As we said in last month’s article for Employment Marketplace, being a recruiter is not an easy job. It doesn’t matter if you’re an internal recruiter or corporate recruiter or a third-party search consultant. (Although for the purposes of this blog post, we’re going to focus on third-party agency recruiters. They do constitute the majority of our customers, after all.)
Anybody who has been a recruiter for a considerable length of time knows that although the profession can be quite rewarding in a number of different ways, it also contains plenty of complaints, problems, and pain. (Not physical pain, mind you, but there are probably more than a few recruiters in the world who would rather be punched in the face once than experience a fall-off.)
There are recruitment problems and recruitment challenges everywhere you look. And you usually don’t have to look very far. When those problems and challenges pile up over an extended period of time, you’re more susceptible to the effects of recruiter burnout.
Now, don’t get us wrong. Just because you’re exposed to the effects of recruiter burnout does NOT necessary mean that you are going to burn out. Many recruiters solve the problems and overcome the challenges that they’re presented with on a daily basis. They’re persistent. They persevere. However, that doesn’t mean it’s all sunshine and rainbows.
Also, it doesn’t matter the state of the economy and the employment marketplace. It could be a recovering economy or it could be a recessionary one. It could be a candidate-driven market or it could be an employer-driven market. Causes of recruiter stress and recruiter burnout exist in each economy and each market. Those causes are simply different, that’s all. And since the current economy is a good one and the current market is driven by candidates, we’re going to explore the causes associated with this economy and corresponding market.
With all of that in mind, we at Top Echelon recently conducted a survey of more than 20,000 recruitment professionals in the United States and Canada. We designed this survey to gauge the professionals’ opinions regarding a wide range of recruiting and hiring topics.
One of those topics was that of pain and/or stress. In fact, we asked the following question in our survey (although it was more of a polite request than it was a question):
Please identify the three biggest pain points or sources of stress on your recruiting desk as you head into 2019.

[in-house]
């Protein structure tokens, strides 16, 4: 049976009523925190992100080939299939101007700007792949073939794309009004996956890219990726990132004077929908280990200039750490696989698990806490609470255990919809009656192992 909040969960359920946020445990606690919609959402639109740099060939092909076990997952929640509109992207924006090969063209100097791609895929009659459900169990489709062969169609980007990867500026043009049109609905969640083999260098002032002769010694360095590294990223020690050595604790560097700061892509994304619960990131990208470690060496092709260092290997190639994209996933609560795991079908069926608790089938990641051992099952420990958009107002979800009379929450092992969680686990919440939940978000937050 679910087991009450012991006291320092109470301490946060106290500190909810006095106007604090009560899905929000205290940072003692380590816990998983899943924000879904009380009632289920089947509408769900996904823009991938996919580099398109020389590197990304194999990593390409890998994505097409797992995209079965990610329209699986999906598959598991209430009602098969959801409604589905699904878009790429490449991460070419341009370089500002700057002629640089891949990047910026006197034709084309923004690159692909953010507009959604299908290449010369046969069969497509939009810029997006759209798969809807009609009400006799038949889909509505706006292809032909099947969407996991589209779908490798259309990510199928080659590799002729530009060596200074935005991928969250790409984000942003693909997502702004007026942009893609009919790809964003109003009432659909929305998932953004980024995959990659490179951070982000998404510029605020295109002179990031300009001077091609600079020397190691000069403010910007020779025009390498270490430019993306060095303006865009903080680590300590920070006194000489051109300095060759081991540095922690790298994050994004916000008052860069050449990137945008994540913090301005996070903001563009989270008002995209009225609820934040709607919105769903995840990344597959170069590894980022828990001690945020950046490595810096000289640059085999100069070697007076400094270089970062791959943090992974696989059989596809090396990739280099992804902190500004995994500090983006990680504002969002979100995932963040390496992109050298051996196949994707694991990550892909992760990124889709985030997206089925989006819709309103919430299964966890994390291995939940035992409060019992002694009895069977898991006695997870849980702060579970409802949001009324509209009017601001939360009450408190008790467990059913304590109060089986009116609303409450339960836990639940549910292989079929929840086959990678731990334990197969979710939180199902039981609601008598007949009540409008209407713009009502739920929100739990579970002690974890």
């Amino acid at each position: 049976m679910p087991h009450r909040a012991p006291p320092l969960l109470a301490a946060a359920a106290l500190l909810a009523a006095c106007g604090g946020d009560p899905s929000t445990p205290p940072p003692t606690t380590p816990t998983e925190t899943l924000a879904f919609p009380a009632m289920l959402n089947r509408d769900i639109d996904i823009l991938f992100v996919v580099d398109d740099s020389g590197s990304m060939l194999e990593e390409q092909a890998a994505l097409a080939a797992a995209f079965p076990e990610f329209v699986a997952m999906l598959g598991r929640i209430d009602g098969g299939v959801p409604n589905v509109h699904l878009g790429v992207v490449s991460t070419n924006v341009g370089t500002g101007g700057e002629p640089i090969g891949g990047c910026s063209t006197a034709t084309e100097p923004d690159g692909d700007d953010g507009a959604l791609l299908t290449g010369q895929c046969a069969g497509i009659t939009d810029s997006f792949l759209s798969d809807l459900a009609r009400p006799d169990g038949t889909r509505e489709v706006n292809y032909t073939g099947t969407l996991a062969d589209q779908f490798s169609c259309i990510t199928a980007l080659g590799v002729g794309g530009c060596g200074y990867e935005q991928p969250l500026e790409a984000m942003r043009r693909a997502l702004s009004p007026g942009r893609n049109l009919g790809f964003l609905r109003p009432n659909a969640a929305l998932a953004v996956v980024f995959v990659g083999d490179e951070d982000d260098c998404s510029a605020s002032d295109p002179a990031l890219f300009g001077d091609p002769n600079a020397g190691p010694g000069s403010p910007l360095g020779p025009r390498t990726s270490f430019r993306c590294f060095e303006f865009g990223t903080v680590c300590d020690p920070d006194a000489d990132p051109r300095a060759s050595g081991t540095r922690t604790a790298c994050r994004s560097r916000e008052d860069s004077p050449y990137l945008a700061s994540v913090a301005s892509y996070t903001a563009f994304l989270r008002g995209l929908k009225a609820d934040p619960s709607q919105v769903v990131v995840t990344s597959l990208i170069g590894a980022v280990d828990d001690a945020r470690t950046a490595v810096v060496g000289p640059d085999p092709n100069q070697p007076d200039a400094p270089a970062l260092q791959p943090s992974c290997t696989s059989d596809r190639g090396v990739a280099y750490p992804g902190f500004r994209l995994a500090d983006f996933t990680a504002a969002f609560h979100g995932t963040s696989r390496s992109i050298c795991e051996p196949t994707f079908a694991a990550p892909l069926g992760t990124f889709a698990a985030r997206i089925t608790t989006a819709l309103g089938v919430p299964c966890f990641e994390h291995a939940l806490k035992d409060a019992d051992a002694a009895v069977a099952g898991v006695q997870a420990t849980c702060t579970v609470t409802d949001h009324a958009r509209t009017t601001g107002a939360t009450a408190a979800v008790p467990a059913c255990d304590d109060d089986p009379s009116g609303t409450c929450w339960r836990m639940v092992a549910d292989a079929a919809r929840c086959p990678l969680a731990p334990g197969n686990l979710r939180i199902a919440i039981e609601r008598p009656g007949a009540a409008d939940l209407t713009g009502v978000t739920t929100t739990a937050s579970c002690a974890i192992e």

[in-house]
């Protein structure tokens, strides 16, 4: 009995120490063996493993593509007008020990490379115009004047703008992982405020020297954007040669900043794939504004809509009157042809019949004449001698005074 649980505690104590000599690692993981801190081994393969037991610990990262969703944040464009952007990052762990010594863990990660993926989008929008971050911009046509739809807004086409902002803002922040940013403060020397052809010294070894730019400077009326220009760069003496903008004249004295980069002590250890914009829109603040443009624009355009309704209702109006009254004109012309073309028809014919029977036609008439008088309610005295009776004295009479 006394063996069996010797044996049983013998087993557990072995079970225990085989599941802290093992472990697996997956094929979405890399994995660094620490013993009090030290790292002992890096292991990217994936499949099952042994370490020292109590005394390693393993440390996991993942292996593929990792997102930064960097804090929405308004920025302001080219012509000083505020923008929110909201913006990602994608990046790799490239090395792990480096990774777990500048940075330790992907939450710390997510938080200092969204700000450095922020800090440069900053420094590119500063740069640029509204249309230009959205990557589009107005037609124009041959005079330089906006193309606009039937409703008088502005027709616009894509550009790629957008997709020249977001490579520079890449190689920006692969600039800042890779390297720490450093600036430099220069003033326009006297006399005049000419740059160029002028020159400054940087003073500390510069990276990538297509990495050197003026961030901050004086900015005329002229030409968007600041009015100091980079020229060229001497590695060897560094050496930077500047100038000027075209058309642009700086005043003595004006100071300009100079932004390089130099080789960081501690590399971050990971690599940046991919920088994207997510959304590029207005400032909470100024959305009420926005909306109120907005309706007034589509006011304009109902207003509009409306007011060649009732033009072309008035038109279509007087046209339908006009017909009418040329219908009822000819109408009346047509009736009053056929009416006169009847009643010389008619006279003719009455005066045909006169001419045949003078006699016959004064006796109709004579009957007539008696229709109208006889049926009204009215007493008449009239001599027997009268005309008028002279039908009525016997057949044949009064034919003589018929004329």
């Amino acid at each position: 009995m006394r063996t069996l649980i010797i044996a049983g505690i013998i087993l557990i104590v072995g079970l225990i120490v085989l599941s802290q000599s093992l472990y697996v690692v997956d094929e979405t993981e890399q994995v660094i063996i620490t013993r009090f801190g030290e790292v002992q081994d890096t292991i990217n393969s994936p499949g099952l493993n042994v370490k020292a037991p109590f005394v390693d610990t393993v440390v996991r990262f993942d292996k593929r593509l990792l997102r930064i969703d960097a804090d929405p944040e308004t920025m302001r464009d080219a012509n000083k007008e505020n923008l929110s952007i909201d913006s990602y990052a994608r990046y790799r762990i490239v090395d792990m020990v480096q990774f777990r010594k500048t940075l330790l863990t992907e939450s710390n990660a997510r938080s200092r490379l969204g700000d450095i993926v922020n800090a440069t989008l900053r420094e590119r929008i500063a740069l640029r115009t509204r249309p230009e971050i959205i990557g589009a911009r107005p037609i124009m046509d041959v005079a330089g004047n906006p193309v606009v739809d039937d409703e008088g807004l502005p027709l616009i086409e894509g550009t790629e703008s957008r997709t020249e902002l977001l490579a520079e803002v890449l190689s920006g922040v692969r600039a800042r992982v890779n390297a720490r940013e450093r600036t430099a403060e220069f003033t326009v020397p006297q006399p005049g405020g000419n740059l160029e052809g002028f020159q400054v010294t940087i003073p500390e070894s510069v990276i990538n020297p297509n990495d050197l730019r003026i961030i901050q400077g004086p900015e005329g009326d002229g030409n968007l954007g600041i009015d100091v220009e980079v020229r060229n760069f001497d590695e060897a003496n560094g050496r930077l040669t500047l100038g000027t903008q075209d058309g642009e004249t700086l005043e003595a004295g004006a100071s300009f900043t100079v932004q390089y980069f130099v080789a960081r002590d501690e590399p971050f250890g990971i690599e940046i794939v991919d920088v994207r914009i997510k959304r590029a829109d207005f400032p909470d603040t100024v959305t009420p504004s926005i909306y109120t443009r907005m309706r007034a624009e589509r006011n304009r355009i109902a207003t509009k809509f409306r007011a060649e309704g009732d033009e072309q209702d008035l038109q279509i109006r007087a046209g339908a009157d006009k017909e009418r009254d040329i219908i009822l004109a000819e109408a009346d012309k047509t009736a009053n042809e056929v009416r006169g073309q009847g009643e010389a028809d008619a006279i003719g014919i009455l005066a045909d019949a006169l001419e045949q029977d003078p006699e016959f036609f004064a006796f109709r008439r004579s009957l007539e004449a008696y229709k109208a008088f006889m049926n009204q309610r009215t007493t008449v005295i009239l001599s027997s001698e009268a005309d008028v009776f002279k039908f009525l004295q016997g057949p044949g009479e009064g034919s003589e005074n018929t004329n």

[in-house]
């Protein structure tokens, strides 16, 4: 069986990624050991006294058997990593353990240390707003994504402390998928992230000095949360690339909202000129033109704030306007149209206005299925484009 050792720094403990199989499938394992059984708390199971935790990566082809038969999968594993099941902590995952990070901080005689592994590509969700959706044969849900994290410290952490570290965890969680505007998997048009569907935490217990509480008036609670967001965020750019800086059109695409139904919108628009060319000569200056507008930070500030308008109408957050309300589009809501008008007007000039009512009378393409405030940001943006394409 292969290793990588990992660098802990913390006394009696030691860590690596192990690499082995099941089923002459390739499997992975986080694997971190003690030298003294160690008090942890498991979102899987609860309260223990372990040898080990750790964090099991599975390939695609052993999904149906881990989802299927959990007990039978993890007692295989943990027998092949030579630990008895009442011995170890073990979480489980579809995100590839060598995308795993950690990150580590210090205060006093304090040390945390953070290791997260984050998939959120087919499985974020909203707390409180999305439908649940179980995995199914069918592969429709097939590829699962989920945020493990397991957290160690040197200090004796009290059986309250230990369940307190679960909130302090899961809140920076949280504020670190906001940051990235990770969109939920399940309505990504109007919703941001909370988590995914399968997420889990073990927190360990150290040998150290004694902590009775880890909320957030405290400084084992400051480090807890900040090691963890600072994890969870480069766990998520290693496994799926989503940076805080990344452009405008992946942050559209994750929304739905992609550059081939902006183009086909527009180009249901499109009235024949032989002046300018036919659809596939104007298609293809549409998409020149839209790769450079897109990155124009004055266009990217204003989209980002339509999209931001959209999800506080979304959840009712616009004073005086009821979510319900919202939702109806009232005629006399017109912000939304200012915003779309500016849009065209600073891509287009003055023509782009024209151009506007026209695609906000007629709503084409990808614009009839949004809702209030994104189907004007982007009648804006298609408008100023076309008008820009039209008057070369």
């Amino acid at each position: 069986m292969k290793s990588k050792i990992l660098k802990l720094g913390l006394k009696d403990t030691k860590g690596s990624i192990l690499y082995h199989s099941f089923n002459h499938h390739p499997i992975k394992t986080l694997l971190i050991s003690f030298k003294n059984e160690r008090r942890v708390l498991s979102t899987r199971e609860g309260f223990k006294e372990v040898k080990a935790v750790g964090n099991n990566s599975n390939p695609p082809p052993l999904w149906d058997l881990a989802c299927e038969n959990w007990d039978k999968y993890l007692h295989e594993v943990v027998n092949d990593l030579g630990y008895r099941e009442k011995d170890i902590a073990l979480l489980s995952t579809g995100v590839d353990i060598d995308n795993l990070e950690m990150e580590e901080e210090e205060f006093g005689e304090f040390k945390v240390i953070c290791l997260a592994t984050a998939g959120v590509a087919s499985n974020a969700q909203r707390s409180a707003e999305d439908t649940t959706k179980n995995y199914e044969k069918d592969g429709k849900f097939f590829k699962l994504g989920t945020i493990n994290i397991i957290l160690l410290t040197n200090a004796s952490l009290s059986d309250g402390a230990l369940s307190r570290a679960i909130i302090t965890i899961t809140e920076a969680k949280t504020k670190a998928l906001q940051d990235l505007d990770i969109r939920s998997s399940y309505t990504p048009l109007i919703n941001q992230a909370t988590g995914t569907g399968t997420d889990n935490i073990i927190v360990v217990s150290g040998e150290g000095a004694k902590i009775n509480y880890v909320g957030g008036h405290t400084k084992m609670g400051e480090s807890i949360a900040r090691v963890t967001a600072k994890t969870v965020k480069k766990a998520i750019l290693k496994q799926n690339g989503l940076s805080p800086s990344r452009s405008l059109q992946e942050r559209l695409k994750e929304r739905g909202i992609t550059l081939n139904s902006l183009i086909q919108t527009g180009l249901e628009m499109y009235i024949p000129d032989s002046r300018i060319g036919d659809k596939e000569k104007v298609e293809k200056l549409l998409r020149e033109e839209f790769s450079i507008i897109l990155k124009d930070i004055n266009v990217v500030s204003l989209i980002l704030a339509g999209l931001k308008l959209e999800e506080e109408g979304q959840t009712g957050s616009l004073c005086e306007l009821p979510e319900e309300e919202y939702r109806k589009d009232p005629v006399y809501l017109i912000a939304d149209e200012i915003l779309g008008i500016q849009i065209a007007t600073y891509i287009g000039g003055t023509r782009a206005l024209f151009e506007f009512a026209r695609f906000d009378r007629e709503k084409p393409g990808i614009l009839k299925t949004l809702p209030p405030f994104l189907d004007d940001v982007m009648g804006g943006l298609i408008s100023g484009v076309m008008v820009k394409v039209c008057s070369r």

As a general rule, our open-ended questions (or polite requests) usually elicit the most interesting responses. And as you can see below, we had plenty of interesting responses:
“There’s never enough time, candidates expect me to proactively market them, and clients ‘pausing’ search assignments.
“Clients have absolutely no respect for a recruiter’s time. They call us or email us job openings and they say, ‘We have to hire yesterday.’ So you send them qualified candidates, and they take their sweet time getting back to you.”
“I am tired of companies with their own recruiters that have no interest in hearing about your candidate who would be a wonderful match and addition to their organization. They have no interest in building relationships with recruiters and have no sense of urgency to fill positions. I don’t understand how corporations allow these positions to go unfilled and give these HR people the power to enable this process to go on.”
“It’s harder to find enough quality candidates for marketing campaigns. Trying to choose which job orders to work on because everyone is looking and saying ‘No’ to good clients. And clients are not being realistic now that compensation is higher!
Some survey participants felt compelled to leap right over their pain points and describe the steps they’re taking to address their pain.
“I am focusing on companies that align with my values and practice a sound hiring process. My goal is to decrease the number of clients, but increase placements based on a stronger relationship with each client.”
Lack of quality candidates, slow-moving clients, obstinate HR departments . . . there’s plenty of pain from which to choose for recruiters. Which means that there are plenty of causes of recruiter burnout to go around. Enough for everybody!
What’s readily apparent, though, is that recruiters are more than aware of what ails them. As a result, they’ve already taken steps to address these issues . . . or are in the process of addressing them. And of course, as everybody knows, “All growth is painful.” Or some such thing. It’s good for you, is what we’re trying to say.
As mentioned at the beginning of this article, we conduct a survey of more than 20,000 recruitment professionals in the United States and Canada. We turn the results of this survey into what we call The State of the Recruiting Industry Report. We’ve conducted this survey and published this report in each of the past four years.
Search consultants’ biggest causes of recruiter burnout are just one part of Top Echelon’s 2019 State of the Recruiting Industry Report. This special report contains much more, including the following:
· How recruiters are marketing their services
· The best methods for advertising jobs on the Internet
· The top complaints clients have about candidates
· Recruiters’ top priorities for the coming year
· Where to advertise your jobs to reach the most candidates
· What recruiters think about the future of the profession
To download Top Echelon’s 2019 State of the Recruiting Industry Report, browse to https://go.topechelon.com/state-of-the-recruiting-industry-2019.